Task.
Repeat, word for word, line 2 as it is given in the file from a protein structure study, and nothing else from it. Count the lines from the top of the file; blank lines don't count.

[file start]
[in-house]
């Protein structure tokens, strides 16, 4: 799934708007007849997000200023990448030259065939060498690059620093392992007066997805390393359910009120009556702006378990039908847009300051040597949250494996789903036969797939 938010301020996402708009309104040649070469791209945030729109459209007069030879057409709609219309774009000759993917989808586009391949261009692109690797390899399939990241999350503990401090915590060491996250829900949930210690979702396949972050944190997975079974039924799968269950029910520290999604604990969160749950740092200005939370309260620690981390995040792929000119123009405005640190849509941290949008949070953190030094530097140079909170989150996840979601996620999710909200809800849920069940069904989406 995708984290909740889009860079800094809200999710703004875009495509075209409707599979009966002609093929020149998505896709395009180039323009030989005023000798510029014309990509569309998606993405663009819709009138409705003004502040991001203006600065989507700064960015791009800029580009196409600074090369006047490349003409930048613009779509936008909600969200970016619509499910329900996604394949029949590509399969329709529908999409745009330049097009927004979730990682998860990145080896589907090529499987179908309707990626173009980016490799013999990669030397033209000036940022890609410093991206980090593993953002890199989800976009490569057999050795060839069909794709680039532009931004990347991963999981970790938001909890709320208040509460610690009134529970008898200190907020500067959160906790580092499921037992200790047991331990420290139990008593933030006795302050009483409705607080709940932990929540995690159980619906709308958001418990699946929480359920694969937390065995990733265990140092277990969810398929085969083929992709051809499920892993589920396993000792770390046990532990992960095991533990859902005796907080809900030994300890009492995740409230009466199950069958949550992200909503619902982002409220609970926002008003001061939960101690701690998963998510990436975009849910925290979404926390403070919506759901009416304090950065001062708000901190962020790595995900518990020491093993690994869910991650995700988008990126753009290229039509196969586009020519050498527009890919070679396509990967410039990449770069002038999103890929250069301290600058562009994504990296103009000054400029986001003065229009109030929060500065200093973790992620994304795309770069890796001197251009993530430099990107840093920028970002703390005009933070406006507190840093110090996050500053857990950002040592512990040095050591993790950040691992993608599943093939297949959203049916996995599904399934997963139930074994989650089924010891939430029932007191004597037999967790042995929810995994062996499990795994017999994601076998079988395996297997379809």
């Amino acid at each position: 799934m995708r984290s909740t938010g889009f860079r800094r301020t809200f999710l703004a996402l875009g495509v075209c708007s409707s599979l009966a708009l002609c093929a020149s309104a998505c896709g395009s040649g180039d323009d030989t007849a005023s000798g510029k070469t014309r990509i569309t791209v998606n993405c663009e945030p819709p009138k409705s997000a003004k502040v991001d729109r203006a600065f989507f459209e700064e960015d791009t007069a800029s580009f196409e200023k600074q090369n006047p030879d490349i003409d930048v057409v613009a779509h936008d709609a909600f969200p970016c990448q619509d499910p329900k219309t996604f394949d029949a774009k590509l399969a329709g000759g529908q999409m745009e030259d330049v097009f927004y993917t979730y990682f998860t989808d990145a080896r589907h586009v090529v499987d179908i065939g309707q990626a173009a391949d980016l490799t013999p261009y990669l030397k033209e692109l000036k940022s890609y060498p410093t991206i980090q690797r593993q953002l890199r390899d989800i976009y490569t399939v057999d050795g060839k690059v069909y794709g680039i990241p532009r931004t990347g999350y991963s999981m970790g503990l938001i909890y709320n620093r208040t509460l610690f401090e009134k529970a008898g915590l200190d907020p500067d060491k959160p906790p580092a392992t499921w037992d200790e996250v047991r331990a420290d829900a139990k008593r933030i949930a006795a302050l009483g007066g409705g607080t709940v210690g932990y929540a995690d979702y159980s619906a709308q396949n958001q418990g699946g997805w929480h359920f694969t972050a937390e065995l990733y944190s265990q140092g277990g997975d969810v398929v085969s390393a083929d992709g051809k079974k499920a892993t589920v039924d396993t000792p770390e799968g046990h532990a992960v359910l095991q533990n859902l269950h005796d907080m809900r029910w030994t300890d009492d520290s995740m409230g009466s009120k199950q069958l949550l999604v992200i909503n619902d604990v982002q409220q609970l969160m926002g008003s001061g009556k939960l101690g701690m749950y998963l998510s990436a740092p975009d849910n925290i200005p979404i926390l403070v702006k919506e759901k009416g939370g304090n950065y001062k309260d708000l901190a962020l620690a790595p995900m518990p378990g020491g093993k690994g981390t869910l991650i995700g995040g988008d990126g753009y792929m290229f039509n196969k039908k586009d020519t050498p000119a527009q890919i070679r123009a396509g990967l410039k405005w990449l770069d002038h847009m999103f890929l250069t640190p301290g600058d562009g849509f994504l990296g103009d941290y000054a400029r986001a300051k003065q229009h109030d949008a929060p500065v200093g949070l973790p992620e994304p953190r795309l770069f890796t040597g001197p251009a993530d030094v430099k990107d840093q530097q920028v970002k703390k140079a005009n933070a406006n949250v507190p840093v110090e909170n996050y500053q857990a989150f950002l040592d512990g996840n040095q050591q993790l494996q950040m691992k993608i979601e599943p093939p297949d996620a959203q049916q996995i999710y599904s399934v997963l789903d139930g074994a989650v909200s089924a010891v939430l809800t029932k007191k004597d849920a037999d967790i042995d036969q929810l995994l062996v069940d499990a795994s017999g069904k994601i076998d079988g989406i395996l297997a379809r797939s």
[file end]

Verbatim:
């Protein structure tokens, strides 16, 4: 799934708007007849997000200023990448030259065939060498690059620093392992007066997805390393359910009120009556702006378990039908847009300051040597949250494996789903036969797939 938010301020996402708009309104040649070469791209945030729109459209007069030879057409709609219309774009000759993917989808586009391949261009692109690797390899399939990241999350503990401090915590060491996250829900949930210690979702396949972050944190997975079974039924799968269950029910520290999604604990969160749950740092200005939370309260620690981390995040792929000119123009405005640190849509941290949008949070953190030094530097140079909170989150996840979601996620999710909200809800849920069940069904989406 995708984290909740889009860079800094809200999710703004875009495509075209409707599979009966002609093929020149998505896709395009180039323009030989005023000798510029014309990509569309998606993405663009819709009138409705003004502040991001203006600065989507700064960015791009800029580009196409600074090369006047490349003409930048613009779509936008909600969200970016619509499910329900996604394949029949590509399969329709529908999409745009330049097009927004979730990682998860990145080896589907090529499987179908309707990626173009980016490799013999990669030397033209000036940022890609410093991206980090593993953002890199989800976009490569057999050795060839069909794709680039532009931004990347991963999981970790938001909890709320208040509460610690009134529970008898200190907020500067959160906790580092499921037992200790047991331990420290139990008593933030006795302050009483409705607080709940932990929540995690159980619906709308958001418990699946929480359920694969937390065995990733265990140092277990969810398929085969083929992709051809499920892993589920396993000792770390046990532990992960095991533990859902005796907080809900030994300890009492995740409230009466199950069958949550992200909503619902982002409220609970926002008003001061939960101690701690998963998510990436975009849910925290979404926390403070919506759901009416304090950065001062708000901190962020790595995900518990020491093993690994869910991650995700988008990126753009290229039509196969586009020519050498527009890919070679396509990967410039990449770069002038999103890929250069301290600058562009994504990296103009000054400029986001003065229009109030929060500065200093973790992620994304795309770069890796001197251009993530430099990107840093920028970002703390005009933070406006507190840093110090996050500053857990950002040592512990040095050591993790950040691992993608599943093939297949959203049916996995599904399934997963139930074994989650089924010891939430029932007191004597037999967790042995929810995994062996499990795994017999994601076998079988395996297997379809």